Is Iran ready to present itself to the world?

Is Iran ready to present itself to the world?

An Iranian city (source: Pixabay, CC0)

Interview with the Bugarian journalist and Iranologist Vladimir Mitev on the Bulgarian Iranian Studies and the image of Iran in Bulgaria

Mohammad Asiabani

Bulgaria is located in the southeast of continental Europe and borders Greece, Turkey, Serbia, Macedonia, Romania and the Black Sea. It could be a good base for Asians to connect with other European countries. The culture of the Bulgarians has many similarities with the culture of Iran and many lexical similarities are found in the languages ​​of the two countries. The history of political relations between the two countries in the new era is 125 years old.

According to some Bulgarian Iranologists, including Professor Ivo Panov, Iranian philosophy and culture have always been of great interest to Bulgarian intellectuals. But what has Iran benefited from such capacities to expand relations between the two countries? We talked about the cultural presence of Iran in Bulgaria with Vladimir Mitev, a Bulgarian journalist and Iranologist. He is one of the editors of the Barricade website and also manages the The Persian Bridge of Friendship blog.

Mitev speaks Persian well, but for some reason preferred to have the conversation in English. You will read the text of Mehr’s conversation with him, translated by Akram Amini. This article was publilshed on 27 July 2021 at Mehr News Agency.

What is the place of the Persian and Iranian languages ​​in Bulgaria?

Persian language and literature, and Persian culture in general, have a special presence in the Bulgarian spiritual space. As an academic discipline taught in a higher education institution, the Persian language has the greatest presence at Sofia University “St. Kliment Ohridski”. Persian has been taught there since 1959 as an optional subject in Turkology. After the opening of the Arabic and Indology majors, Persian became an optional subject in their curricula.

During different periods, Persian was also taught at the Burgas Free University (1994-1995), the New Bulgarian University (1996-2007), and the Academy of the Ministry of the Interior (2001-2002).

At the secondary level, Persian was taught to a class at the 18th William Gladstone High School in Sofia (1991-1994).

However, I must admit that a serious and constant academic interest towards the Persian language exists only in Sofia University “St. Kliment Ohridski”. Every year between 12 and 15 students are accepted in the specialty “Iranian Studies” and to date there are over 200 graduates of Iranian studies.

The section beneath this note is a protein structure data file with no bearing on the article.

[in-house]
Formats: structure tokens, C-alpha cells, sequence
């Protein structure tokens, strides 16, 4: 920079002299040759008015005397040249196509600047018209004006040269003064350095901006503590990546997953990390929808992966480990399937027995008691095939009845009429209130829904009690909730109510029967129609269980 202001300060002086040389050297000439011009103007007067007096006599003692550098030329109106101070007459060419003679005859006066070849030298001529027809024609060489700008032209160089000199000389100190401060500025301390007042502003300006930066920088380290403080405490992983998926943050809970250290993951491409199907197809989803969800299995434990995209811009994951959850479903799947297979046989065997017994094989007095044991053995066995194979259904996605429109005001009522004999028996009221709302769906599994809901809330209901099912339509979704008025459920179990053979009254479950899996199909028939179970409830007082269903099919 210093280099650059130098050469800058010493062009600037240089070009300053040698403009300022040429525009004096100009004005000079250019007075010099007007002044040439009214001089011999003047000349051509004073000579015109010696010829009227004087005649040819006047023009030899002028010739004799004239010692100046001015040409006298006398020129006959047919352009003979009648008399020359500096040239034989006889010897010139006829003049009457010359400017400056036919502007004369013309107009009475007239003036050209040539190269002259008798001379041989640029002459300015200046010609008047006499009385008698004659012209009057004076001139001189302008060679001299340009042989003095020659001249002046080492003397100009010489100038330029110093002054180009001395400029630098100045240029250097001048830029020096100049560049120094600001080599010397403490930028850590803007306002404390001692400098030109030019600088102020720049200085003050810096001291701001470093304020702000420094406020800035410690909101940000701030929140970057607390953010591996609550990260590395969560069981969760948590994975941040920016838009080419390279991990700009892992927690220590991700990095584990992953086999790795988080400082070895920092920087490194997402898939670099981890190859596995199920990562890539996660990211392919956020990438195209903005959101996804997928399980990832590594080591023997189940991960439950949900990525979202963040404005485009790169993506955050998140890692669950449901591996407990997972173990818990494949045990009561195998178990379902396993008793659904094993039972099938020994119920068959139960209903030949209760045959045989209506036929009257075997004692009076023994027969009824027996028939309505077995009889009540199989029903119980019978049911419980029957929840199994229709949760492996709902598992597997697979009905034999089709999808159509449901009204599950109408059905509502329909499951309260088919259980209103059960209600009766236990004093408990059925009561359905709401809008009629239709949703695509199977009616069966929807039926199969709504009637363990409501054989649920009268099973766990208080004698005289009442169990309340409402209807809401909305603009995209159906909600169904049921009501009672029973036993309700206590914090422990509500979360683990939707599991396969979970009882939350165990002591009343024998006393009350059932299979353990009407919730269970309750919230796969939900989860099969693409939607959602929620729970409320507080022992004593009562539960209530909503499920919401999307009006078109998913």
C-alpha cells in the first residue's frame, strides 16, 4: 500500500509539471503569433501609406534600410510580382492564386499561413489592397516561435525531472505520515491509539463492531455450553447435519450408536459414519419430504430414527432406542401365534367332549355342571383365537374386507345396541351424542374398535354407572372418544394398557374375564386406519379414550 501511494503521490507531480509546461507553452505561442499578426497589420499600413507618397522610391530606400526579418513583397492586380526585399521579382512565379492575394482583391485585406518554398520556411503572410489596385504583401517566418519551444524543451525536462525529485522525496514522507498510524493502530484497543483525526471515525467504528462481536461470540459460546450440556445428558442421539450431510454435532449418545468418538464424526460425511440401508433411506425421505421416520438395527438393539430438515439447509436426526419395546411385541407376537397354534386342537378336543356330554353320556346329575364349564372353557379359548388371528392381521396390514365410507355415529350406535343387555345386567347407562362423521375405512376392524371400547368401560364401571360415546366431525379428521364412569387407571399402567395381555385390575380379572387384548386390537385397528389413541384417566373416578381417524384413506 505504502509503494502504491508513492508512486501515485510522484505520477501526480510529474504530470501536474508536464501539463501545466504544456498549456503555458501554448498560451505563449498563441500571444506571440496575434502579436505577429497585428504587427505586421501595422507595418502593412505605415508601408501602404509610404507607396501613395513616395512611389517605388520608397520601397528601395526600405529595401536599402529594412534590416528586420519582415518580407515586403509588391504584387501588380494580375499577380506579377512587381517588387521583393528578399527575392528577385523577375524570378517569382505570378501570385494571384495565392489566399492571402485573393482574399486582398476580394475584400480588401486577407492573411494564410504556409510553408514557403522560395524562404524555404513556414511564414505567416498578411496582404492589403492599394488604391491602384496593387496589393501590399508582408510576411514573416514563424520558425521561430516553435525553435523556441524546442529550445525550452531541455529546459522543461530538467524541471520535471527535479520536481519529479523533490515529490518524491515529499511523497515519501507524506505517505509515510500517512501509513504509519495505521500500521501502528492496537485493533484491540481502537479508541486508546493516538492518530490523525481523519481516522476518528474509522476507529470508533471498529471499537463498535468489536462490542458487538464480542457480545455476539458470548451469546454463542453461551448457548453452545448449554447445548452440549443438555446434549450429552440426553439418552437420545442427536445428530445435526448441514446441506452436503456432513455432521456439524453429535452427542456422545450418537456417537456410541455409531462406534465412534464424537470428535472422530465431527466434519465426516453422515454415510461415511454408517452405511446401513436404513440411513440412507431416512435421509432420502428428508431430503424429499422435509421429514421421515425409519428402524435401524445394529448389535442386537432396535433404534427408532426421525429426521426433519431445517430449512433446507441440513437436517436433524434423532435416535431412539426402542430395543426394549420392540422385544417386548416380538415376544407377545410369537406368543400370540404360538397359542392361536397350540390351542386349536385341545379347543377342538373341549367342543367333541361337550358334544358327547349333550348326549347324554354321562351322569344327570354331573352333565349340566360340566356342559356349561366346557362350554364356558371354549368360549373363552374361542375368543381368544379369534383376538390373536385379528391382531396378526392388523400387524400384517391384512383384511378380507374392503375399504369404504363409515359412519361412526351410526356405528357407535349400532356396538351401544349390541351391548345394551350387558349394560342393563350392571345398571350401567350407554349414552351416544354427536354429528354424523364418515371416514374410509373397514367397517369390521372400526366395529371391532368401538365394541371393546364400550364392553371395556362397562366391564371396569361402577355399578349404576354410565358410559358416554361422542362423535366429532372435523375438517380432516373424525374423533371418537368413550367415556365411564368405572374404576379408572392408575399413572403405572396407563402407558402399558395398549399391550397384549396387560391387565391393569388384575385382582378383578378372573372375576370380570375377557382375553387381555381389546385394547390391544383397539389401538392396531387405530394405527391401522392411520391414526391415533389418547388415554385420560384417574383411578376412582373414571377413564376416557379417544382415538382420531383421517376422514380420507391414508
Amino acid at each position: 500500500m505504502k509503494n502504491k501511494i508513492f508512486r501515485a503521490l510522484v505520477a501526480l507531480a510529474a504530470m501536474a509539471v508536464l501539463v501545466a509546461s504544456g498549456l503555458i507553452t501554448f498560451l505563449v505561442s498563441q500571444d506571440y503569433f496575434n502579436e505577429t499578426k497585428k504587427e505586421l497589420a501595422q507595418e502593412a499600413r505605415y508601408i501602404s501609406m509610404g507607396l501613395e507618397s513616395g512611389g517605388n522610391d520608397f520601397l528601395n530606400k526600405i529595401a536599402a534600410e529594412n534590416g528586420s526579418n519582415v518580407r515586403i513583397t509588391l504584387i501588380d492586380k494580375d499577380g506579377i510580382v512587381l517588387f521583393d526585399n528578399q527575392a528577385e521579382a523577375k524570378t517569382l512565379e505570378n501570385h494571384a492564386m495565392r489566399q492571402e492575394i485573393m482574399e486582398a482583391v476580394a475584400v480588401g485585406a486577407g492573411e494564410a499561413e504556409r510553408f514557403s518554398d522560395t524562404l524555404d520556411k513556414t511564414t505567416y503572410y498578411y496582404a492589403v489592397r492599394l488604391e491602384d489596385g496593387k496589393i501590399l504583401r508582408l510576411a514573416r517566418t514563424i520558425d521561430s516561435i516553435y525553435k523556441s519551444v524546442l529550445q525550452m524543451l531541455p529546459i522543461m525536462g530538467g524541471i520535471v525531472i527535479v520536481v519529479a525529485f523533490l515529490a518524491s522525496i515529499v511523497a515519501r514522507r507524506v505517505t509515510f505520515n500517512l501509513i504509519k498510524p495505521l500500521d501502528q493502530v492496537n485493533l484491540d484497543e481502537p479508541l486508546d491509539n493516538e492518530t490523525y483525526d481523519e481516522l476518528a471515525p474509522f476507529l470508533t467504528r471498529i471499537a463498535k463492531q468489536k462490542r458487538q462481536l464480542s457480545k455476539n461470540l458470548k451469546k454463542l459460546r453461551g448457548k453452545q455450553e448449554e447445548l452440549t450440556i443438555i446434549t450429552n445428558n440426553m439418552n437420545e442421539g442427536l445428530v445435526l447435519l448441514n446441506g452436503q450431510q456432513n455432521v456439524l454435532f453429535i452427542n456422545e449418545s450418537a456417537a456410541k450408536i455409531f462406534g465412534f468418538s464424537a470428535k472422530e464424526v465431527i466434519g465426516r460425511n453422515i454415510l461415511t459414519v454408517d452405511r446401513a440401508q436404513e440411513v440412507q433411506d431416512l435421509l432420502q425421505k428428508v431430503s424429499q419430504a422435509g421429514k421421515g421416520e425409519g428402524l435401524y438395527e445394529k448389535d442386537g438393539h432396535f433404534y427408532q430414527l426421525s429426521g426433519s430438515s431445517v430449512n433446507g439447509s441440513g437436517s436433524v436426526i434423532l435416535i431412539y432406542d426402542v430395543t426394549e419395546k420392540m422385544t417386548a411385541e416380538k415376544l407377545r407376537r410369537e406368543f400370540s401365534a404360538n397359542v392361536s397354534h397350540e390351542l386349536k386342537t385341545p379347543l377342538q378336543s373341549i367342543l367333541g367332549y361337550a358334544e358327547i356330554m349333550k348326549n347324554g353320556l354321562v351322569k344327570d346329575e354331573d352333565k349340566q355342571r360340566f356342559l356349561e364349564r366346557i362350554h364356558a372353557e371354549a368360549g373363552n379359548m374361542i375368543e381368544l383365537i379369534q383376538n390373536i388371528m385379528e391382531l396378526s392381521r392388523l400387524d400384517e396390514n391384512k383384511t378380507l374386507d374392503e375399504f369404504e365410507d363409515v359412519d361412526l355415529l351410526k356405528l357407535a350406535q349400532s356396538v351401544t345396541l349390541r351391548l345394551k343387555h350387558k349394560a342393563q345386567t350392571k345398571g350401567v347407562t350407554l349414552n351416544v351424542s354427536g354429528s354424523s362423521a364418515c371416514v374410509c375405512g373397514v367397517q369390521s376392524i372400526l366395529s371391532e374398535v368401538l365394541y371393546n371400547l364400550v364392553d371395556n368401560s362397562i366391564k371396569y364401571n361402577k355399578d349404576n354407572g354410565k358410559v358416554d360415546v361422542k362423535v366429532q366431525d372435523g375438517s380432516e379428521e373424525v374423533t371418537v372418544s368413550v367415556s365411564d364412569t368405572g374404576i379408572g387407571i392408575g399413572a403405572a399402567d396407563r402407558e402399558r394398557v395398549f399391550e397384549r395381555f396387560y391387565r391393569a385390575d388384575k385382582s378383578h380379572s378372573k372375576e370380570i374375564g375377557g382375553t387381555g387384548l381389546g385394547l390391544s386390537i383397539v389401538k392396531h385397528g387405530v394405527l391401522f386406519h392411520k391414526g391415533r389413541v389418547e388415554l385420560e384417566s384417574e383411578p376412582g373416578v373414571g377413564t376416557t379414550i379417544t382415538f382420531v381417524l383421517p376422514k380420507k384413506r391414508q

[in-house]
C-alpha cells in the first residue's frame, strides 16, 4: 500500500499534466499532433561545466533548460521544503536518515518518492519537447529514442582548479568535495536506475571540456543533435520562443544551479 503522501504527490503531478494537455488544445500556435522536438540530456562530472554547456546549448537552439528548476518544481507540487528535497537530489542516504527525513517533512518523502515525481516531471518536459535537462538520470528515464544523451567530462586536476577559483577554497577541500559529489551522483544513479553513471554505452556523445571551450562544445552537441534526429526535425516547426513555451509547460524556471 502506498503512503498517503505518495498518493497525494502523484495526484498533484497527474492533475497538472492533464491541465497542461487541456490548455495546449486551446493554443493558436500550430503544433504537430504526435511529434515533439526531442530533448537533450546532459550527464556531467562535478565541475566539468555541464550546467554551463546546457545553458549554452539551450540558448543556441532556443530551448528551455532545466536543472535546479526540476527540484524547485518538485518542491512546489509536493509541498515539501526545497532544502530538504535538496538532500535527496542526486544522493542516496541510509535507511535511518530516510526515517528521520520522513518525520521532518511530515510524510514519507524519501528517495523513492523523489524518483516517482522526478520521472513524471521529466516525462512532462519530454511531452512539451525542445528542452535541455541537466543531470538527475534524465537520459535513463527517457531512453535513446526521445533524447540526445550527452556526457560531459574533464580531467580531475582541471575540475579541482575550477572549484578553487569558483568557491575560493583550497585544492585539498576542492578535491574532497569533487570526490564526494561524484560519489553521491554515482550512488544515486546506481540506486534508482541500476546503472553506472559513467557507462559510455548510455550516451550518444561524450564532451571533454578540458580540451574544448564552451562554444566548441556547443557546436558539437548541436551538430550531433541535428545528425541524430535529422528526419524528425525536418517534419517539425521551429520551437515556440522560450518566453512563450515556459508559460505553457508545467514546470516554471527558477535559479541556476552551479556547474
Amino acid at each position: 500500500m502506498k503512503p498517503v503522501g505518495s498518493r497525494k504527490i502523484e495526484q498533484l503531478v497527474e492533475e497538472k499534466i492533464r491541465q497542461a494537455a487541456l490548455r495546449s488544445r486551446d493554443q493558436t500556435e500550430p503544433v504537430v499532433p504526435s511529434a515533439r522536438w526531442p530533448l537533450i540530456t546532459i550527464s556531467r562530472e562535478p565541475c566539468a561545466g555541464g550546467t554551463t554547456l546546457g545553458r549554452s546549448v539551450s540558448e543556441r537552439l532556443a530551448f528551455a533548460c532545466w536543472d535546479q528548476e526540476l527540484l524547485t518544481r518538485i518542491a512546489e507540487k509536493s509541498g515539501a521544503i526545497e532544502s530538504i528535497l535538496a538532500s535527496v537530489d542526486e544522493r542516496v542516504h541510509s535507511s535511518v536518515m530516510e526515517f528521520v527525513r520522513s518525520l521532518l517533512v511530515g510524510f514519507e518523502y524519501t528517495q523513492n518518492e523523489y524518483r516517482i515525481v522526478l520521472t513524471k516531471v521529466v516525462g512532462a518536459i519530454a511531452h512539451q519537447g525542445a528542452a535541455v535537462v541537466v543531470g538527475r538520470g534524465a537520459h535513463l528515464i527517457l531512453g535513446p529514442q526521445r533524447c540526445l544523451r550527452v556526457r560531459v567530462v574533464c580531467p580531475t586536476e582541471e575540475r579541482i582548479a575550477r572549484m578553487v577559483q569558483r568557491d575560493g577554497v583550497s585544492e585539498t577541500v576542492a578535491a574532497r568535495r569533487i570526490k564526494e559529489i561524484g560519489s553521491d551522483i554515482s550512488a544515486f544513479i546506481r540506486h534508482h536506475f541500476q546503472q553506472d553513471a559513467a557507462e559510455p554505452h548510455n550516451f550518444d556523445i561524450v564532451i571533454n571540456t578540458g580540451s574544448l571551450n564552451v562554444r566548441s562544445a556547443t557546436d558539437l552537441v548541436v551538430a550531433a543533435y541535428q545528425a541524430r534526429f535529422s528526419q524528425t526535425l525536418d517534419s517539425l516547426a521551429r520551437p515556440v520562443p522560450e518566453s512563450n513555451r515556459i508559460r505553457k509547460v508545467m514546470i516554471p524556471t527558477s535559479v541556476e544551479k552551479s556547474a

Persian is attractive not only to scholars and diplomats, but also to people who want to work with migrants, who are interested in history, international relations, Islam, intercultural communication and more.

In addition to Persian, Kurdish (Kurmanji) is studied as a second Iranian language at Sofia University.

Tell us about the specialties in Iranian studies in the academic system of Bulgaria. What level are they at? Who are the teachers there?

As I have already said, the only real center for Iranian studies in Bulgaria is at Sofia University. 

During the academic year 1991/1992, “Persian Philology” was opened as a second specialty, in which these disciplines were studied: “Persian language”, “Theoretical grammar of the Persian language”, “History of Persia and Iran”, “Classical Persian literature” and “Contemporary Persian Literature”. Teachers in this new second specialty were Marta Simidchieva and Ivo Panov.

“Iranian Studies” as a full-time university specialty was opened in the academic year 1993/1994 within the framework of the Center for Eastern Languages and Cultures at the Faculty for Classical and Modern Philologies. Since then, Sofia University “St. Kliment Ohridski” annually announces a regular admission for students in the specialty. From its establishment in 1993 to 2020, the head of the specialty was Prof. Ivo Panov. And after his election as director of the Center for Eastern Languages ​​and Cultures, the management of the specialty was taken over by Dr. Sirma Kostadinova.

In addition to Prof. Ivo Panov and Dr. Sirma Kostadinova, full-time lecturers in Iranian Studies are Iliyana Bozhova and Yana Hristova. Part-time teachers are Ina Garova, Petya Gaidarska, Ilona Velikova and me. Alireza Pourmohammad teaches as a guest lecturer. Other Iranian part-time teachers include Mahsa Nourai and Zahra Molayabar.

The curriculum of the bachelor’s degree in the specialty includes 29 compulsory and over 40 optional subjects. From the academic year 2008/2009 classes are also held at the interdisciplinary master’s program “Indian and Iranian cultural and social studies”.